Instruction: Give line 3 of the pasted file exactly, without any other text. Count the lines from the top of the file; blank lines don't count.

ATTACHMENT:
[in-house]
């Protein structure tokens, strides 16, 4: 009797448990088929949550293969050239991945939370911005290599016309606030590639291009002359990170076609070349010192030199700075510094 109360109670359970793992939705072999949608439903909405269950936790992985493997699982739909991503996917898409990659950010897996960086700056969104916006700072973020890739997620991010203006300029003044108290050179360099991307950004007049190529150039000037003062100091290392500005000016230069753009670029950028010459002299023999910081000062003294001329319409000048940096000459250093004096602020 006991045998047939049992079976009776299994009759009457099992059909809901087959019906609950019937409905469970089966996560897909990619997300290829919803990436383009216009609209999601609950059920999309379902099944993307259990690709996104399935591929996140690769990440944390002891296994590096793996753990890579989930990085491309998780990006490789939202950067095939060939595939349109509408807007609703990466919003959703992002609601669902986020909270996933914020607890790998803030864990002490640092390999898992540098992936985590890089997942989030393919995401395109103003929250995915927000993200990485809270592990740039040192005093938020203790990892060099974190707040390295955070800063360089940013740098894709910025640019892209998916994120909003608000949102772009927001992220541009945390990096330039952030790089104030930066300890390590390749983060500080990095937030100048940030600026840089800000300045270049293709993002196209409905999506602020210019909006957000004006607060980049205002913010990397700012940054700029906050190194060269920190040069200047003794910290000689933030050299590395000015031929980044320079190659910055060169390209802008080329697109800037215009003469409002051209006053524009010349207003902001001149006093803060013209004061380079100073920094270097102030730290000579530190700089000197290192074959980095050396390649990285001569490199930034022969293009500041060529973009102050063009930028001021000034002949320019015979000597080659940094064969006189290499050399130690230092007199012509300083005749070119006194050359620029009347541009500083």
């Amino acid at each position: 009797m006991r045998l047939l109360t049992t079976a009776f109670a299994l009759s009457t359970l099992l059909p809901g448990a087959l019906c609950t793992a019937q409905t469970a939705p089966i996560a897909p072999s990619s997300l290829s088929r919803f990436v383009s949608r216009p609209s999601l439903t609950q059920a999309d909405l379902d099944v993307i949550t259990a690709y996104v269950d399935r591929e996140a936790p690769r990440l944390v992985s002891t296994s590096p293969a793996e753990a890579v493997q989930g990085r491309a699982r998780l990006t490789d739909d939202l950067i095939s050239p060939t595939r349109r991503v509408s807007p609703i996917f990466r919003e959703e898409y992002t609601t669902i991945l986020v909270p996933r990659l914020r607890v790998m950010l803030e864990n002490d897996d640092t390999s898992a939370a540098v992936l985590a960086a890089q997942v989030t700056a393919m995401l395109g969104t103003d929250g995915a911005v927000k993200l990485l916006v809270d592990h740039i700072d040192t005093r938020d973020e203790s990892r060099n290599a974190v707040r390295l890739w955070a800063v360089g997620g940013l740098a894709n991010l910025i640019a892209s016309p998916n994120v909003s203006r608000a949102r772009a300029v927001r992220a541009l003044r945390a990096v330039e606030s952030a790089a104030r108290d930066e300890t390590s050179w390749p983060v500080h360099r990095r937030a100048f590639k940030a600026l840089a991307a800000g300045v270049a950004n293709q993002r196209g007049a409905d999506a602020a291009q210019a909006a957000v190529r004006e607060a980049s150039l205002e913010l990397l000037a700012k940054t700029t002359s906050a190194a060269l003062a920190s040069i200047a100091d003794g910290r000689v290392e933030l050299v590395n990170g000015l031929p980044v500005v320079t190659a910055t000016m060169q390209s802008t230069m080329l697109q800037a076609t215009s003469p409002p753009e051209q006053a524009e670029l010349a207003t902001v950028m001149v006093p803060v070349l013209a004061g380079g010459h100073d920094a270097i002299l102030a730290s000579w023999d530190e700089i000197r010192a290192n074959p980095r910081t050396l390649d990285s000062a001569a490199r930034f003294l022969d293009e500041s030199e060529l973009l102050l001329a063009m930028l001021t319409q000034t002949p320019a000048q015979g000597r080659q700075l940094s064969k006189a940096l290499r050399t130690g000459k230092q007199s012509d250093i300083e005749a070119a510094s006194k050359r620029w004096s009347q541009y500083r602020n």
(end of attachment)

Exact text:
């Amino acid at each position: 009797m006991r045998l047939l109360t049992t079976a009776f109670a299994l009759s009457t359970l099992l059909p809901g448990a087959l019906c609950t793992a019937q409905t469970a939705p089966i996560a897909p072999s990619s997300l290829s088929r919803f990436v383009s949608r216009p609209s999601l439903t609950q059920a999309d909405l379902d099944v993307i949550t259990a690709y996104v269950d399935r591929e996140a936790p690769r990440l944390v992985s002891t296994s590096p293969a793996e753990a890579v493997q989930g990085r491309a699982r998780l990006t490789d739909d939202l950067i095939s050239p060939t595939r349109r991503v509408s807007p609703i996917f990466r919003e959703e898409y992002t609601t669902i991945l986020v909270p996933r990659l914020r607890v790998m950010l803030e864990n002490d897996d640092t390999s898992a939370a540098v992936l985590a960086a890089q997942v989030t700056a393919m995401l395109g969104t103003d929250g995915a911005v927000k993200l990485l916006v809270d592990h740039i700072d040192t005093r938020d973020e203790s990892r060099n290599a974190v707040r390295l890739w955070a800063v360089g997620g940013l740098a894709n991010l910025i640019a892209s016309p998916n994120v909003s203006r608000a949102r772009a300029v927001r992220a541009l003044r945390a990096v330039e606030s952030a790089a104030r108290d930066e300890t390590s050179w390749p983060v500080h360099r990095r937030a100048f590639k940030a600026l840089a991307a800000g300045v270049a950004n293709q993002r196209g007049a409905d999506a602020a291009q210019a909006a957000v190529r004006e607060a980049s150039l205002e913010l990397l000037a700012k940054t700029t002359s906050a190194a060269l003062a920190s040069i200047a100091d003794g910290r000689v290392e933030l050299v590395n990170g000015l031929p980044v500005v320079t190659a910055t000016m060169q390209s802008t230069m080329l697109q800037a076609t215009s003469p409002p753009e051209q006053a524009e670029l010349a207003t902001v950028m001149v006093p803060v070349l013209a004061g380079g010459h100073d920094a270097i002299l102030a730290s000579w023999d530190e700089i000197r010192a290192n074959p980095r910081t050396l390649d990285s000062a001569a490199r930034f003294l022969d293009e500041s030199e060529l973009l102050l001329a063009m930028l001021t319409q000034t002949p320019a000048q015979g000597r080659q700075l940094s064969k006189a940096l290499r050399t130690g000459k230092q007199s012509d250093i300083e005749a070119a510094s006194k050359r620029w004096s009347q541009y500083r602020n």